Six C-30 transport planes, half of them carrying men and equipment and the other half carrying fuel, rendezvoused with helicopters in an Iranian desert.  The nearly moonless night sky hampered the refueling operation.  The hydraulic systems of the Sigorsky RH53 helicopters began to fail.  When the number of effective helicopters was down to four or five and their ability to bring all of the hostages out safely was in serious jeopardy, the ground commander scrubbed the mission.  As one of the helicopters began to lift off and move above one of the C-130s to top off its fuel tanks, one of the copter's rotors clipped the cargo plane. Both aircraft burst into flames.  Ammunition inside the aircraft was ignited. Eight Americans were killed.  One of them was Dewey Johnson.  Another was Capt. Lyn McIntosh of Valdosta, (left)  who was  piloting one of the two aircraft. McIntosh's father managed the Sears-Roebuck store here in the late 1960s and early 1970s.



As the news of the maelstrom came into the news office of the Courier Herald, so did Buddy Kight, father of Marine Corporal Kenneth Kight.  The elder Kight had received a call from his son earlier in the week telling him of a secret mission.  Kight was relieved to find that the name of his son, who had also volunteered for the mission, was not on the casualty list.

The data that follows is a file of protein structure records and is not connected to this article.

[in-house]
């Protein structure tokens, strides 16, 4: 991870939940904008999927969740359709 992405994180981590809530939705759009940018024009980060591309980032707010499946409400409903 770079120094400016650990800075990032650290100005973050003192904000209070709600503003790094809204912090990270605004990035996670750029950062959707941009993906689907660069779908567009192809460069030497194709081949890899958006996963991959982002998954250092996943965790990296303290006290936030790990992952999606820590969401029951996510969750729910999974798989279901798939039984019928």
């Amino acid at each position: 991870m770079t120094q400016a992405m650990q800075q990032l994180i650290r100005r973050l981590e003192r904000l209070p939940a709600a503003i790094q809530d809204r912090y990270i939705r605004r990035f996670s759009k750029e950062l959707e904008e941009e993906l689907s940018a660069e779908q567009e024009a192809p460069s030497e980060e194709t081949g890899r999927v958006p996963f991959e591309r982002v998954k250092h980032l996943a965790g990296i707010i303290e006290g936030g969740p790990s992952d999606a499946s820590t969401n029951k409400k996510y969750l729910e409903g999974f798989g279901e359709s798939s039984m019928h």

A special memorial service was held for the men in the Amphitheater of Arlington National Cemetery on May 9, 1980.  President Jimmy Carter personally consoled the families of
Johnson, and McIntosh, and the other fallen heroes.  A granite monument was placed just west of the amphitheater in honor of the eight men.  It lies in a section dedicated to  heroes - just to the side of the monument honoring the astronauts of the space shuttle Challenger and within a few yards of the grave of  another Laurens County hero, Congressional Medal of Honor winner Capt. Bobbie E. Brown. Another memorial service was held in North Carolina, where Johnson and two of the other men were stationed.  All of the members of Johnson's squadron and Johnson's family came to the Johnson home to show their support and give comfort to Dianne.